Any chance you could send me a pic/link/copy of that wiring diagram you mentioned?
Did you have any luck ? Trying to decide to cut into the wiring harness and splice in one from different ski that got destroyed , or not real sure from here .

I really want Sea doo to take care of this problem , but i don't have a month to wait on service dept !

Just wish I knew it wasn't somewhere farther up in the harness and I don't really want to start cutting back insulation on the wires to be checking for continuity and creating other electrical issues from corrosion farther down the line .
Time. Just so little time...

I think my next move is to chop wires back near entrance to wiring loom on/near head, leaving plenty to work with in the future, of course. I will then run new wires from this cut to sensor and connect using whatever cobbled $hit I can find in my garage. Waterproof--NO. But if the problem persists, then I know it is either wiring harness or ECM, right? Or it works and I get out of Spark-jail.
Thats what i'm going to do now . Did this put your machine into limp mode or just check engine status ? my machine just has the engine light on but not in limp mode , thinking about leaving it alone and running it till winter (less than a month ) then letting dealer find a resonable fix for it .
But like most dealerships the guys working on these thing just bought their first socket set last week when they were hired on !!
so Shit I just talked myself into it

going to cut it back toward the head and splice another in
Wish me luck
Ok. I found it (I'm pretty sure) Fingers crossed

I cut the wires about 4" from where they enter the main harness OR about 4" ahead of where they are ziptied to the exhaust tube. Mine had 2 zipties there, before wires went off to the actual sensor.

I was testing continuity through the plug to the two fresh ends I now had. White wire = good. Black wire = no connection. I moved up the wire from the plug and sure as shit, RIGHT where the zipties were the continuity stopped. I pulled back the insulation and visibly broken.

I am going to solder wires back on, heat shrink the connections and hopefully get this biatch back in the water.

Wanted to pass this on ASAP, as we are spending our Sundays much in the same way. Hope this info helps.
Haven't found the break yet , all the way to the engine block and all is good so far

But good for you !!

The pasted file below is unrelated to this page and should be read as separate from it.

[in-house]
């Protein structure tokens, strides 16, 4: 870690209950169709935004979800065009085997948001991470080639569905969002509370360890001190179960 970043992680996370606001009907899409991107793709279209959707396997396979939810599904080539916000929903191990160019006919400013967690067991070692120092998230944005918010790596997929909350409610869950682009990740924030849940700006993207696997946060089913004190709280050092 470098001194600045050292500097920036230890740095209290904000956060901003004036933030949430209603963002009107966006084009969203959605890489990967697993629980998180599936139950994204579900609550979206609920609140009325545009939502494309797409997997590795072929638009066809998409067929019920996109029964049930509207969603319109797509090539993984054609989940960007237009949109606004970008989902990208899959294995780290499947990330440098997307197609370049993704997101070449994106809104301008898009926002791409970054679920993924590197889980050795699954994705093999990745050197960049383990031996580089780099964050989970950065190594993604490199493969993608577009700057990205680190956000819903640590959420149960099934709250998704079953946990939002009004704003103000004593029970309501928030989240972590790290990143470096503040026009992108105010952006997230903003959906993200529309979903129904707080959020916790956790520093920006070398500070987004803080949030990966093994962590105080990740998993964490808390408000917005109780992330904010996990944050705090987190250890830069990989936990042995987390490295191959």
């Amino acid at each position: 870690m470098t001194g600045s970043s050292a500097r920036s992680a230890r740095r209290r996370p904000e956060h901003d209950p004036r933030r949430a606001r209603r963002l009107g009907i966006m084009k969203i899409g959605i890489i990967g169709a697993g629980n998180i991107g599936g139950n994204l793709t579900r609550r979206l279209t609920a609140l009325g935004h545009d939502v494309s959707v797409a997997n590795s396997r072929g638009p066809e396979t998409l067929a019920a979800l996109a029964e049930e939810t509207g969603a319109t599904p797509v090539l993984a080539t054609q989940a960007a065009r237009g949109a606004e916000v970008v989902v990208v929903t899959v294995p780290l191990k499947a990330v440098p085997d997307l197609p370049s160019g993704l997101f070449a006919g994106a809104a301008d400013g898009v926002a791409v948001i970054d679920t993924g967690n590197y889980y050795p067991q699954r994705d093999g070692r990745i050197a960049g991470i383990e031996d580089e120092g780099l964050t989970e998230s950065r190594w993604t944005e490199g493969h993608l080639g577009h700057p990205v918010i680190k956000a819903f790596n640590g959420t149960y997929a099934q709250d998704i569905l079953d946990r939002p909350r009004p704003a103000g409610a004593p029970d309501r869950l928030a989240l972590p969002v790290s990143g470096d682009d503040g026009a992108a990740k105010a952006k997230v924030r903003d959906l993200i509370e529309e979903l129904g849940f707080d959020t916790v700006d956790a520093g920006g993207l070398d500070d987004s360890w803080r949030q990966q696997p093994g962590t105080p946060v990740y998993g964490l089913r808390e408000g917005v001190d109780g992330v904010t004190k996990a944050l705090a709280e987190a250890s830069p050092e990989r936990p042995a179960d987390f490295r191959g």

pdooley--I wasn't holding out on you, but forgot to mention this tidbit from the better mechanic at dealer. He said that most exhaust sensor wires fail close to the sensor plug or in the plug, but that he HAS seen a couple failures at front left corner of block/head, too. Crapload of wires in there and it makes little sense to me that the exhaust sensor wires would be exposed at this point, but the head gasket sticks out and it's sharp. Apparently some builds have wires close enough to get cut and short. That could be you.

I don't have a picture of this, but area he pointed out is (facing driver's front) the front left corner of head, right at the headgasket area. Behind/near the oil filter. On the Spark he had at the shop, the wires seemed really close and just hanging there. When I looked at mine, there was a loop around the wiring harness to purposely hold it away from head gasket and I had a mile of room to spare. This could be a place to check next.

I hope you don't have to go THIS far, but my Spark in question had an odd failure within the first hour on the water. It was an IBR problem that prevented forward propulsion. Spark would run and beep, but no-go. Turns out it was a shitty connection of the IBR circuit fuse in the fuse box. The (only) way they found (stumbled upon) the problem was when they pulled the fuse to check it, they noticed it was barely held in there. The "socket" that the prongs fit into were mis-shapen, loose and wouldn't hold a solid connection. Very random, but apparently, this sort of thing happens with Sparks.

Don't have a confirmation that my problem is solved. Went paddleboarding instead. Will keep at it tomorrow and report back.

Good luck!
Well I ended up cutting the wires back about 6 inches , measured resistance from there back to the sensor and it showed the 2500ohms.so i thought that was good . But what to do now / so I cut back the wires as far as i could go back to the larger loom at the head and spliced in some wire , and no more codes ,everything was fine . But I never did find the problem ,which is worry some but it is working and back in the rental fleet so only time will tell

good luck to you
I am also having issues with 2017 Seadoo 300 rxtx exhaust sensor and female plug that goes onto the sensor. I can seem to find the correct female plug with pigtails. Someone mentioned that Seadoo dealer had this part, but when i went there they did not show a part number. I think you mention bosch might have one too. Does anyone know a part number for bosch or a link etc and so I can get this female cap with pigtails?